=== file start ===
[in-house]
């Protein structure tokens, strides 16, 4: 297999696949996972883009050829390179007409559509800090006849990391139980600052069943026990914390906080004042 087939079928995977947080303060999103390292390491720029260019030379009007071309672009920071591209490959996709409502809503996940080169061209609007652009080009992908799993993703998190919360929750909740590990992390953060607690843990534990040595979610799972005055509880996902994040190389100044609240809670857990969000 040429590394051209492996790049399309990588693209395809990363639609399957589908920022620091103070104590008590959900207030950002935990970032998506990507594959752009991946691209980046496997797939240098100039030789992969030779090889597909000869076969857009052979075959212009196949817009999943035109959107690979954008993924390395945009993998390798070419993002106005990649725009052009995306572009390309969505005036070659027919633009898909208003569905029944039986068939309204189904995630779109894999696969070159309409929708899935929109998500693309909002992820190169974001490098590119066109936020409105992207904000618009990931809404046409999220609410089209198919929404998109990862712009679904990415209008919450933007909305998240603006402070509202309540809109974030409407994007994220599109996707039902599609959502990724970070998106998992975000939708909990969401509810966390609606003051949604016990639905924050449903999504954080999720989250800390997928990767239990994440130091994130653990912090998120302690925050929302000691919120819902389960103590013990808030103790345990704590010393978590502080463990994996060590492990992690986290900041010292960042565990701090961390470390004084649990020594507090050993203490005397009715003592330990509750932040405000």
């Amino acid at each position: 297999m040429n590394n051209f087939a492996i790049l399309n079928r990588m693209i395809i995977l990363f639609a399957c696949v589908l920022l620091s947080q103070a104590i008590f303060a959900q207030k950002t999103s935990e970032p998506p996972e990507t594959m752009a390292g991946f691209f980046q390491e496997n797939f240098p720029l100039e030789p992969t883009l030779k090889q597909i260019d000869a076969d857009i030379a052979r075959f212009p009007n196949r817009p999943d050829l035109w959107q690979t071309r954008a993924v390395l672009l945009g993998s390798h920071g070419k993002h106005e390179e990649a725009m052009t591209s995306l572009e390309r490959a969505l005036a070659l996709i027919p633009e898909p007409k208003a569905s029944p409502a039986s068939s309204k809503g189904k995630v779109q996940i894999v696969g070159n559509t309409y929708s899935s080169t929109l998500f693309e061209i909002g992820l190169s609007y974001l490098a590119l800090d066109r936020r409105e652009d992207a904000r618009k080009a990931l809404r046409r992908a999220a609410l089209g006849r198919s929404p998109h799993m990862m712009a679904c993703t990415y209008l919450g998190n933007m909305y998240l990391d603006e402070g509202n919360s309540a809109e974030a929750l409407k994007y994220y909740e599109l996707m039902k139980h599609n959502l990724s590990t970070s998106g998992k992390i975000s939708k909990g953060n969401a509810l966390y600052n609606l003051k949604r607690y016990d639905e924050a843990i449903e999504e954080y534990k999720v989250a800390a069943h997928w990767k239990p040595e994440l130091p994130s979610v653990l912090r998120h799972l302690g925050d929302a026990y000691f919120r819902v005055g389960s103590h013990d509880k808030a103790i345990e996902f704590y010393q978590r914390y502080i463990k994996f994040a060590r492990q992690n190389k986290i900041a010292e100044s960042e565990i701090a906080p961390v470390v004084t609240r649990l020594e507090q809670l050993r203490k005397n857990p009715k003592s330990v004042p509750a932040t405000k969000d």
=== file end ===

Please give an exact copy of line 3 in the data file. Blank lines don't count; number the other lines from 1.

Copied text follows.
């Amino acid at each position: 297999m040429n590394n051209f087939a492996i790049l399309n079928r990588m693209i395809i995977l990363f639609a399957c696949v589908l920022l620091s947080q103070a104590i008590f303060a959900q207030k950002t999103s935990e970032p998506p996972e990507t594959m752009a390292g991946f691209f980046q390491e496997n797939f240098p720029l100039e030789p992969t883009l030779k090889q597909i260019d000869a076969d857009i030379a052979r075959f212009p009007n196949r817009p999943d050829l035109w959107q690979t071309r954008a993924v390395l672009l945009g993998s390798h920071g070419k993002h106005e390179e990649a725009m052009t591209s995306l572009e390309r490959a969505l005036a070659l996709i027919p633009e898909p007409k208003a569905s029944p409502a039986s068939s309204k809503g189904k995630v779109q996940i894999v696969g070159n559509t309409y929708s899935s080169t929109l998500f693309e061209i909002g992820l190169s609007y974001l490098a590119l800090d066109r936020r409105e652009d992207a904000r618009k080009a990931l809404r046409r992908a999220a609410l089209g006849r198919s929404p998109h799993m990862m712009a679904c993703t990415y209008l919450g998190n933007m909305y998240l990391d603006e402070g509202n919360s309540a809109e974030a929750l409407k994007y994220y909740e599109l996707m039902k139980h599609n959502l990724s590990t970070s998106g998992k992390i975000s939708k909990g953060n969401a509810l966390y600052n609606l003051k949604r607690y016990d639905e924050a843990i449903e999504e954080y534990k999720v989250a800390a069943h997928w990767k239990p040595e994440l130091p994130s979610v653990l912090r998120h799972l302690g925050d929302a026990y000691f919120r819902v005055g389960s103590h013990d509880k808030a103790i345990e996902f704590y010393q978590r914390y502080i463990k994996f994040a060590r492990q992690n190389k986290i900041a010292e100044s960042e565990i701090a906080p961390v470390v004084t609240r649990l020594e507090q809670l050993r203490k005397n857990p009715k003592s330990v004042p509750a932040t405000k969000d």